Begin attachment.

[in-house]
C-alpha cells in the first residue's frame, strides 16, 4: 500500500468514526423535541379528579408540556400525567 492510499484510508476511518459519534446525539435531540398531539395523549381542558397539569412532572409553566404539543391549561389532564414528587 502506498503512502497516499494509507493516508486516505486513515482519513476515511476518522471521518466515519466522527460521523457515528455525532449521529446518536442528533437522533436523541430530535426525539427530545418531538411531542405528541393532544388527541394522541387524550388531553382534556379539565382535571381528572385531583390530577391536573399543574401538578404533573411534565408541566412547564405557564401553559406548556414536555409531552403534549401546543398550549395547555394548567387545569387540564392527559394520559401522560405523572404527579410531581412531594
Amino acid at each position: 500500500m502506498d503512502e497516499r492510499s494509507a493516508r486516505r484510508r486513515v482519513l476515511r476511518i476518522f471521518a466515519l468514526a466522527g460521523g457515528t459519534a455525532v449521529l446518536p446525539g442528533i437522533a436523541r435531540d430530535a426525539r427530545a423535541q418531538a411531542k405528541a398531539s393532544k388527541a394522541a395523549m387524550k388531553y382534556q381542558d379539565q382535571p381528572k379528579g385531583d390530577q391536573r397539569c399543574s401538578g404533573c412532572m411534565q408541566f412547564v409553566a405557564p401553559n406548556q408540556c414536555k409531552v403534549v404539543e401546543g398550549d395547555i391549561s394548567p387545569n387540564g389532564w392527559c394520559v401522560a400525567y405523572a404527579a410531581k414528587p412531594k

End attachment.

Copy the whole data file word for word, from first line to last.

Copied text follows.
[in-house]
C-alpha cells in the first residue's frame, strides 16, 4: 500500500468514526423535541379528579408540556400525567 492510499484510508476511518459519534446525539435531540398531539395523549381542558397539569412532572409553566404539543391549561389532564414528587 502506498503512502497516499494509507493516508486516505486513515482519513476515511476518522471521518466515519466522527460521523457515528455525532449521529446518536442528533437522533436523541430530535426525539427530545418531538411531542405528541393532544388527541394522541387524550388531553382534556379539565382535571381528572385531583390530577391536573399543574401538578404533573411534565408541566412547564405557564401553559406548556414536555409531552403534549401546543398550549395547555394548567387545569387540564392527559394520559401522560405523572404527579410531581412531594
Amino acid at each position: 500500500m502506498d503512502e497516499r492510499s494509507a493516508r486516505r484510508r486513515v482519513l476515511r476511518i476518522f471521518a466515519l468514526a466522527g460521523g457515528t459519534a455525532v449521529l446518536p446525539g442528533i437522533a436523541r435531540d430530535a426525539r427530545a423535541q418531538a411531542k405528541a398531539s393532544k388527541a394522541a395523549m387524550k388531553y382534556q381542558d379539565q382535571p381528572k379528579g385531583d390530577q391536573r397539569c399543574s401538578g404533573c412532572m411534565q408541566f412547564v409553566a405557564p401553559n406548556q408540556c414536555k409531552v403534549v404539543e401546543g398550549d395547555i391549561s394548567p387545569n387540564g389532564w392527559c394520559v401522560a400525567y405523572a404527579a410531581k414528587p412531594k